December Reading List: Five Books on Time

Time is a tricky concept–what can seem like an eternity in one context is more like the blink of any eye in another. The longest human lifespan doesn’t even register when contemplating the geologic timescales of our mountains, canyons, and prairies. Whether thinking of fastest or the slowest, the past or the future, an epoch or an hour–time is an always-relative, ever-present idea that defines our lives.

Below are a few books whose stories are anchored to the concept of time, from paddling a wild river in as little time as possible to photographing a rugged landscape one fraction of a second at a time. One book profiles a man who seems to have been born a century too late, while another is an ancient text that just may hold the secret to fitting substance into our brief time on earth. And finally, you’ll find one that traces the booms and busts that have come to define time here in the West.

All five are excellent reads, and I can guarantee that they will be worth your time.

The Emerald Mile: The Epic Story of the Fastest Ride in History Through the Heart of the Grand Canyon

by Kevin Fedarko

Floating the 277-mile length of the Grand Canyon is an accomplishment in any context, but attempting to be the fastest to ever paddle from its start to finish is amazingly ambitious and possibly insane. The Emerald Mile tells the unforgettable story of a team of veteran river guides who attempted this crazy feat during one of the most treacherous periods in the Canyon’s modern history. The book also offers a fascinating history of the American Southwest, exploring topics from early Spanish settlement to modern-day water management. The book is a masterpiece that should be required reading for anyone with an interest in Arizona’s fabled “big ditch.”

The Grand Canyon: Between River and Rim

by Pete McBride

And speaking of the Grand Canyon, photographer and filmmaker Pete McBride has created one of the most stunning visual records of the Canyon’s timeless landscape that I’ve ever encountered. The book is a result of he and Kevin Fedarko’s 750-mile hike inside the Canyon– a trailless, harsh environment that can be as deadly as it is gorgeous. McBride captures the beauty of the canyon from its inside over the course of four seasons, offering a uniquely new perspective on this often-photographed wonder of the world. But it’s not just pretty pictures– the book is also a powerful adventure narrative that details the Canyon’s past, as well as present-day threats that could negatively affect its future.

The Last American Man

by Elizabeth Gilbert

Before her “Eat Pray Love” mega fame, Elizabeth Gilbert wrote one of my favorite books: The Last American Man. It profiles Eustace Conway, a charismatic “mountain man” who seems to have been born 100 years too late. In his early 20s, Eustace left civilization mostly behind and built a close-to-nature life in the wilds of the Appalachian Mountains, where he’s lived ever since. But like all charismatic, strong-willed non-conformists, Eustace’s glowing charm and intense commitment cast a shadow– the man has clear personal flaws that are a product of the very traits that make him so unique. This blurb from Outside magazine sums up the book nicely: “The finest examination of American masculinity and wilderness since Jon Krakauer’s Into the Wild.”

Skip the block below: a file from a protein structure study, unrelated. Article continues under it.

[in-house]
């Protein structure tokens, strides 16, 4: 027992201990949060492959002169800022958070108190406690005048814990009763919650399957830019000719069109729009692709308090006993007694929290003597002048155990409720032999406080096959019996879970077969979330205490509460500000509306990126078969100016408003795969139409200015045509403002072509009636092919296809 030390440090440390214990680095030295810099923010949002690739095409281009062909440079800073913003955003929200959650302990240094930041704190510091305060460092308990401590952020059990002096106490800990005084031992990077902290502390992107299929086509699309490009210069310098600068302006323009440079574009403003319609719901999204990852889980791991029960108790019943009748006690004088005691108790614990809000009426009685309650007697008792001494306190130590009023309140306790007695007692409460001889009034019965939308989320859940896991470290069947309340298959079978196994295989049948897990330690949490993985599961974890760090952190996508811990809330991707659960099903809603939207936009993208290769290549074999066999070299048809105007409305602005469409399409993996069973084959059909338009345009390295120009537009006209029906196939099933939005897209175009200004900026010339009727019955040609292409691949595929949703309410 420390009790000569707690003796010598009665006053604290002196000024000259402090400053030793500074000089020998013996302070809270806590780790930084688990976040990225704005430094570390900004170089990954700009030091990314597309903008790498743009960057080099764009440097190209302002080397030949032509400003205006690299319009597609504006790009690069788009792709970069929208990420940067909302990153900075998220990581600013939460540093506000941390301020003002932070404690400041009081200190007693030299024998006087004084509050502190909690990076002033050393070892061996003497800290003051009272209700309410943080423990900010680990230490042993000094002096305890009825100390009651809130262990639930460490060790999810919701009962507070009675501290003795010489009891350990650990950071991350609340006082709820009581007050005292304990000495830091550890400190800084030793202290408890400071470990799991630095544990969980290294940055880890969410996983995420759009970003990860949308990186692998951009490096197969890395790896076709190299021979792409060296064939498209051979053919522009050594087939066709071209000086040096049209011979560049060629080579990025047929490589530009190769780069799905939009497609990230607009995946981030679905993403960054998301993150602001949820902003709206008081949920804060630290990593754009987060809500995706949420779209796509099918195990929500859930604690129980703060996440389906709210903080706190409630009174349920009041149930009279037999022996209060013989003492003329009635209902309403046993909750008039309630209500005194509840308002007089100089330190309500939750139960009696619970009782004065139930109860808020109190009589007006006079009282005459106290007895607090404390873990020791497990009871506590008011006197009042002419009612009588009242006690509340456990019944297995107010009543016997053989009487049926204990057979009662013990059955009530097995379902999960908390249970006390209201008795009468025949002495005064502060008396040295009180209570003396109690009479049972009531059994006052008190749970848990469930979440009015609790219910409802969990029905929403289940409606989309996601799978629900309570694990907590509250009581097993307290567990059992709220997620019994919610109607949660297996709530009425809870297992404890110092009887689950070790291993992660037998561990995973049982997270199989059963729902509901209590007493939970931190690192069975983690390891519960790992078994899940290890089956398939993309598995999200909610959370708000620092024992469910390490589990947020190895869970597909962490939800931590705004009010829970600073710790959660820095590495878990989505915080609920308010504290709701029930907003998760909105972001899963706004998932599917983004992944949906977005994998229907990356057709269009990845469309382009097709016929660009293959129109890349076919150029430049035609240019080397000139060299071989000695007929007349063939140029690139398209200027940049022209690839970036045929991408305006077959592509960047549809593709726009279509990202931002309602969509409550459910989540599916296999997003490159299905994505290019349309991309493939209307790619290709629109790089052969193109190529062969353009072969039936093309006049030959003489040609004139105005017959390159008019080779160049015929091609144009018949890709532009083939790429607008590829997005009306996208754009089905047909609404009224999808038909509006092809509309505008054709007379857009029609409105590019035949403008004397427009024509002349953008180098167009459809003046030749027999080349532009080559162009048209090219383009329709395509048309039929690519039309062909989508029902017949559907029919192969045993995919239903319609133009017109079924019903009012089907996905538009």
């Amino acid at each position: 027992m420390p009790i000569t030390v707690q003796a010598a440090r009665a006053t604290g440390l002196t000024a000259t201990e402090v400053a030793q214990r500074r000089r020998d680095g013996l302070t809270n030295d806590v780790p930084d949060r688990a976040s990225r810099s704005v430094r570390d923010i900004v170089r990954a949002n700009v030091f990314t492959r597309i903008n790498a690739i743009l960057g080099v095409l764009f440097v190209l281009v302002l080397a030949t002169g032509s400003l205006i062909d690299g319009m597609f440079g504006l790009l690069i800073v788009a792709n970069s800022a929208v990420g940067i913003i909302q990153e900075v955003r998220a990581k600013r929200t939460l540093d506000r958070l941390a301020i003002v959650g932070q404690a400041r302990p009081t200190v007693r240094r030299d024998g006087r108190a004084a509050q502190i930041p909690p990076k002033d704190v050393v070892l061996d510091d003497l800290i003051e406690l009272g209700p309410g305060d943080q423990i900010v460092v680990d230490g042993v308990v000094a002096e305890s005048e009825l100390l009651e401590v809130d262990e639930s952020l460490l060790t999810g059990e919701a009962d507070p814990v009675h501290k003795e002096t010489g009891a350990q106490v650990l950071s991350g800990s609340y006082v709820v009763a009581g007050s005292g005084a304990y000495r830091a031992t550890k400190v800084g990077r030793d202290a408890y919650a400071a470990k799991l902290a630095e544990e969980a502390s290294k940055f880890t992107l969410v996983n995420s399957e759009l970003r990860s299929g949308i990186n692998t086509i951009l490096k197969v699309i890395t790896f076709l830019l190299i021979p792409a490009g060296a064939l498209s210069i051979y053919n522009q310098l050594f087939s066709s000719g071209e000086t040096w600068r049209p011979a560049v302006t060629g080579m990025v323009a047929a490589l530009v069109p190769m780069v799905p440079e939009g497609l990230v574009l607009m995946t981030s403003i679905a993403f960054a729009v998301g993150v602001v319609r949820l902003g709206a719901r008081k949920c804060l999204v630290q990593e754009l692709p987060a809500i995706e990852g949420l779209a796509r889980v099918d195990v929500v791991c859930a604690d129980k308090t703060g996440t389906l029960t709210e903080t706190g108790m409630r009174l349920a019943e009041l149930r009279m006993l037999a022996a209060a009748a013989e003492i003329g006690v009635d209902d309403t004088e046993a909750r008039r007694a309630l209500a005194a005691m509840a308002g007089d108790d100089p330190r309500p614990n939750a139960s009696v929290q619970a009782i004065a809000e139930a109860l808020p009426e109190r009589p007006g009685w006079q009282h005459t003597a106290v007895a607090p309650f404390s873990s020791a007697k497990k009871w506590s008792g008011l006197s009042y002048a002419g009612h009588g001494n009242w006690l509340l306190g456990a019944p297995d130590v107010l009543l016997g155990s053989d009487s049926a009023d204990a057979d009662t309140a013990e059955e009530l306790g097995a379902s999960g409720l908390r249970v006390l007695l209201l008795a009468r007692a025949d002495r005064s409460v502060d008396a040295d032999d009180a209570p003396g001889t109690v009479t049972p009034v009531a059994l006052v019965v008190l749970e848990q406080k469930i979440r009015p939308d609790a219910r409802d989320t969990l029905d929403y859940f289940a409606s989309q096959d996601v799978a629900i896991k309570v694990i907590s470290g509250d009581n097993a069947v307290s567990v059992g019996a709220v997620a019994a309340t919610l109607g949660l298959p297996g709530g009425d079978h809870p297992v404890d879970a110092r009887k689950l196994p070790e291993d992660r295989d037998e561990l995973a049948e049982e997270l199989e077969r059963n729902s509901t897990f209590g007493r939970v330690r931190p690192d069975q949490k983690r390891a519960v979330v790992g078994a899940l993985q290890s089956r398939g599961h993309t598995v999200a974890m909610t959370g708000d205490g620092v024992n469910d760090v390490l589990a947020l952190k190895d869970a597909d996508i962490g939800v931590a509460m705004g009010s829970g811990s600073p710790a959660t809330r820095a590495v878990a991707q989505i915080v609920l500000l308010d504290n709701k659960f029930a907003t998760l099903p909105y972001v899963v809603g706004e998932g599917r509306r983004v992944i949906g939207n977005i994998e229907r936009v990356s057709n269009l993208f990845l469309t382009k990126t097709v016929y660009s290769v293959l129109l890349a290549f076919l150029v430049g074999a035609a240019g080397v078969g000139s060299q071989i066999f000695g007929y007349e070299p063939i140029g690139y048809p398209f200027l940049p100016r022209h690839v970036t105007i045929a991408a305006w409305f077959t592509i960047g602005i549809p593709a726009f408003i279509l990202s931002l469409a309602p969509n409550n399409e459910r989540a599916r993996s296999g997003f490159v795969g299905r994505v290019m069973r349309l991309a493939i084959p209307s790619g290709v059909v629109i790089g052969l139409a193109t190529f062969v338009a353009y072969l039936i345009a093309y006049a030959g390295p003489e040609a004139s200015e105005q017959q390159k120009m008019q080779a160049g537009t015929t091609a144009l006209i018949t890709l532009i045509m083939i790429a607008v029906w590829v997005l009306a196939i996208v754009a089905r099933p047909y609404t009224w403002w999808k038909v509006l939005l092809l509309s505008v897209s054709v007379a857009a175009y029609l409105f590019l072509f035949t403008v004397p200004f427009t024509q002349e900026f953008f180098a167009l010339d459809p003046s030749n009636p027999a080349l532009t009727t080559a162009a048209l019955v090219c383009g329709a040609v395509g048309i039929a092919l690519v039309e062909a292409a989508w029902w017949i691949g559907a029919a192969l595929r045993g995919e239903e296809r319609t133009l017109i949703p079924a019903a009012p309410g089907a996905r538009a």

On the Shortness of Life

by Seneca

Even if I live to be 101 years old, my time on this earth will be short. So the big question is: How do I make the most of this brief moment known as my life? Surprisingly, some of the best advice ever written on this topic is nearly 2,000 years old– this essay written by the Stoic Roman philosopher known as Seneca. The essay examines a host of topics, from using our time wisely to not worrying about trivial matters. Seneca discusses the importance of focus and living with purpose, and the importance of saying no to time-wasting activities. Almost all of the challenges Seneca examines are applicable in today’s fast-paced, super-connected world. For example, his statement, “It is not that we have a short time to live, but that we waste a lot of it,” seems even more applicable for today’s smartphone world than the world of two millennia ago.

Pushed Out: Contested Development and Rural Gentrification in the US West

by Ryanne Pilgeram

The West is a region defined by boom and bust—times of plenty followed by times of extreme scarcity. In this academic yet highly enjoyable book, Pilgeram focuses on the boom-bust-boom of Dover, Idaho—a once-vibrant timber town that fell on hard times. Fast-forward to present day Dover, and, on the surface, the town appears to be thriving thanks to an influx of second homeowners and a growing tourist economy. But the inflow of newcomers and their money has unintended negative effects—long-time residents who can’t keep up with the escalating cost of living and are being pushed out. Dover’s story is an increasingly common one throughout the modern West. Rural gentrification is a major challenge that has only intensified during the pandemic, which makes this book all the more timely and relevant.

For more book recommendations from Ed, head over to his blog, Mountain & Prairie.

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